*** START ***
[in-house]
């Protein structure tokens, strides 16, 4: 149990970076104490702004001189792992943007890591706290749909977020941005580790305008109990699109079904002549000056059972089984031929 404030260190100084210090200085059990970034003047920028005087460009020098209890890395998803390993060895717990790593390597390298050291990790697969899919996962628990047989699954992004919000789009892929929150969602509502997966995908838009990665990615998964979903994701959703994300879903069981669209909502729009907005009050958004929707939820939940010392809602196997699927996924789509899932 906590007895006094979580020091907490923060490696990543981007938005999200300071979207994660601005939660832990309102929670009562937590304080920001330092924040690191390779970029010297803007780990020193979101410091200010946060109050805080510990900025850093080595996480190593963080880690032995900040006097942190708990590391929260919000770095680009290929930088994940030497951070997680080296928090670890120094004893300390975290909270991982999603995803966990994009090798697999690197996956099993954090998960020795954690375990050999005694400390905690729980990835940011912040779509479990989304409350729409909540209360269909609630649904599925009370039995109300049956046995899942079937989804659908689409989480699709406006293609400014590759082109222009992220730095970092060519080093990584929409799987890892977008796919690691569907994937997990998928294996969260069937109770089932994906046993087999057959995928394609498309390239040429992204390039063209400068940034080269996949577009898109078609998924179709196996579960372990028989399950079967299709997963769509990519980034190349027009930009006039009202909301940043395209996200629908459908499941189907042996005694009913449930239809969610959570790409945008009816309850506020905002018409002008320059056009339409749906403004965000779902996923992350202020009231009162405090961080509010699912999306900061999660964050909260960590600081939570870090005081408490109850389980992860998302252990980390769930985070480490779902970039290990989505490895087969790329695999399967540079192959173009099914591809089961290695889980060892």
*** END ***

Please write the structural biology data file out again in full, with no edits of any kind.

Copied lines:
[in-house]
């Protein structure tokens, strides 16, 4: 149990970076104490702004001189792992943007890591706290749909977020941005580790305008109990699109079904002549000056059972089984031929 404030260190100084210090200085059990970034003047920028005087460009020098209890890395998803390993060895717990790593390597390298050291990790697969899919996962628990047989699954992004919000789009892929929150969602509502997966995908838009990665990615998964979903994701959703994300879903069981669209909502729009907005009050958004929707939820939940010392809602196997699927996924789509899932 906590007895006094979580020091907490923060490696990543981007938005999200300071979207994660601005939660832990309102929670009562937590304080920001330092924040690191390779970029010297803007780990020193979101410091200010946060109050805080510990900025850093080595996480190593963080880690032995900040006097942190708990590391929260919000770095680009290929930088994940030497951070997680080296928090670890120094004893300390975290909270991982999603995803966990994009090798697999690197996956099993954090998960020795954690375990050999005694400390905690729980990835940011912040779509479990989304409350729409909540209360269909609630649904599925009370039995109300049956046995899942079937989804659908689409989480699709406006293609400014590759082109222009992220730095970092060519080093990584929409799987890892977008796919690691569907994937997990998928294996969260069937109770089932994906046993087999057959995928394609498309390239040429992204390039063209400068940034080269996949577009898109078609998924179709196996579960372990028989399950079967299709997963769509990519980034190349027009930009006039009202909301940043395209996200629908459908499941189907042996005694009913449930239809969610959570790409945008009816309850506020905002018409002008320059056009339409749906403004965000779902996923992350202020009231009162405090961080509010699912999306900061999660964050909260960590600081939570870090005081408490109850389980992860998302252990980390769930985070480490779902970039290990989505490895087969790329695999399967540079192959173009099914591809089961290695889980060892």